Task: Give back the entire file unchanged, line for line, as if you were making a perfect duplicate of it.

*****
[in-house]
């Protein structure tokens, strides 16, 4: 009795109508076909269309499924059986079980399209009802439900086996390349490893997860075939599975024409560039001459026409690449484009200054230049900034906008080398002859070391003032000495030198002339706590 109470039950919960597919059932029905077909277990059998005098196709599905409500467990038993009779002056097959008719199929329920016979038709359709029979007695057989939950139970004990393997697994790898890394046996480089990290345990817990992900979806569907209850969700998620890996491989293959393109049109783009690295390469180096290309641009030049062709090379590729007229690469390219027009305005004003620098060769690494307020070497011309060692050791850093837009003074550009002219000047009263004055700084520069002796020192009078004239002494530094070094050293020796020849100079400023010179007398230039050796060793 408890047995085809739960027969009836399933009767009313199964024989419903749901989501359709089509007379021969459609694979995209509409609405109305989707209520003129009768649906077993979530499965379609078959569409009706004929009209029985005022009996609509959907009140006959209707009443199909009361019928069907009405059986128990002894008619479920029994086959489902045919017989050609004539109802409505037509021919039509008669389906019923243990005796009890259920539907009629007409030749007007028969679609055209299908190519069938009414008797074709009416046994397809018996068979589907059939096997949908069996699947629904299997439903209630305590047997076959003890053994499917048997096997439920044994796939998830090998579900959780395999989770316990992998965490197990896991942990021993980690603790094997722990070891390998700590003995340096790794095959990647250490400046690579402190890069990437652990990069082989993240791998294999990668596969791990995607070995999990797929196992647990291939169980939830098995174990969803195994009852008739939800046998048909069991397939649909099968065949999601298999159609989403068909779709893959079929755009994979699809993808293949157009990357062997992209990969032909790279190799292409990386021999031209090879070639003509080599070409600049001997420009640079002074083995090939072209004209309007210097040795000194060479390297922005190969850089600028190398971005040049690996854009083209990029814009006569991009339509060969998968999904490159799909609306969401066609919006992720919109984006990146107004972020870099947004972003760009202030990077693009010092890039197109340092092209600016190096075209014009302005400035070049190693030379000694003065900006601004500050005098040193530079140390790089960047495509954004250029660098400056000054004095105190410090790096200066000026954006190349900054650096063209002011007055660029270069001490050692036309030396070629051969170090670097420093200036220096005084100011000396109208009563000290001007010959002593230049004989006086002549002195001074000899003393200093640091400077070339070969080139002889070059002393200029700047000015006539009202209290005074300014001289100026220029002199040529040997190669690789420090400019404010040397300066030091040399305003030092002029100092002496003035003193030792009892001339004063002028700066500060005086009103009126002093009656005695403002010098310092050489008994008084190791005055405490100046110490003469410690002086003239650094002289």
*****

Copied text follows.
[in-house]
């Protein structure tokens, strides 16, 4: 009795109508076909269309499924059986079980399209009802439900086996390349490893997860075939599975024409560039001459026409690449484009200054230049900034906008080398002859070391003032000495030198002339706590 109470039950919960597919059932029905077909277990059998005098196709599905409500467990038993009779002056097959008719199929329920016979038709359709029979007695057989939950139970004990393997697994790898890394046996480089990290345990817990992900979806569907209850969700998620890996491989293959393109049109783009690295390469180096290309641009030049062709090379590729007229690469390219027009305005004003620098060769690494307020070497011309060692050791850093837009003074550009002219000047009263004055700084520069002796020192009078004239002494530094070094050293020796020849100079400023010179007398230039050796060793 408890047995085809739960027969009836399933009767009313199964024989419903749901989501359709089509007379021969459609694979995209509409609405109305989707209520003129009768649906077993979530499965379609078959569409009706004929009209029985005022009996609509959907009140006959209707009443199909009361019928069907009405059986128990002894008619479920029994086959489902045919017989050609004539109802409505037509021919039509008669389906019923243990005796009890259920539907009629007409030749007007028969679609055209299908190519069938009414008797074709009416046994397809018996068979589907059939096997949908069996699947629904299997439903209630305590047997076959003890053994499917048997096997439920044994796939998830090998579900959780395999989770316990992998965490197990896991942990021993980690603790094997722990070891390998700590003995340096790794095959990647250490400046690579402190890069990437652990990069082989993240791998294999990668596969791990995607070995999990797929196992647990291939169980939830098995174990969803195994009852008739939800046998048909069991397939649909099968065949999601298999159609989403068909779709893959079929755009994979699809993808293949157009990357062997992209990969032909790279190799292409990386021999031209090879070639003509080599070409600049001997420009640079002074083995090939072209004209309007210097040795000194060479390297922005190969850089600028190398971005040049690996854009083209990029814009006569991009339509060969998968999904490159799909609306969401066609919006992720919109984006990146107004972020870099947004972003760009202030990077693009010092890039197109340092092209600016190096075209014009302005400035070049190693030379000694003065900006601004500050005098040193530079140390790089960047495509954004250029660098400056000054004095105190410090790096200066000026954006190349900054650096063209002011007055660029270069001490050692036309030396070629051969170090670097420093200036220096005084100011000396109208009563000290001007010959002593230049004989006086002549002195001074000899003393200093640091400077070339070969080139002889070059002393200029700047000015006539009202209290005074300014001289100026220029002199040529040997190669690789420090400019404010040397300066030091040399305003030092002029100092002496003035003193030792009892001339004063002028700066500060005086009103009126002093009656005695403002010098310092050489008994008084190791005055405490100046110490003469410690002086003239650094002289």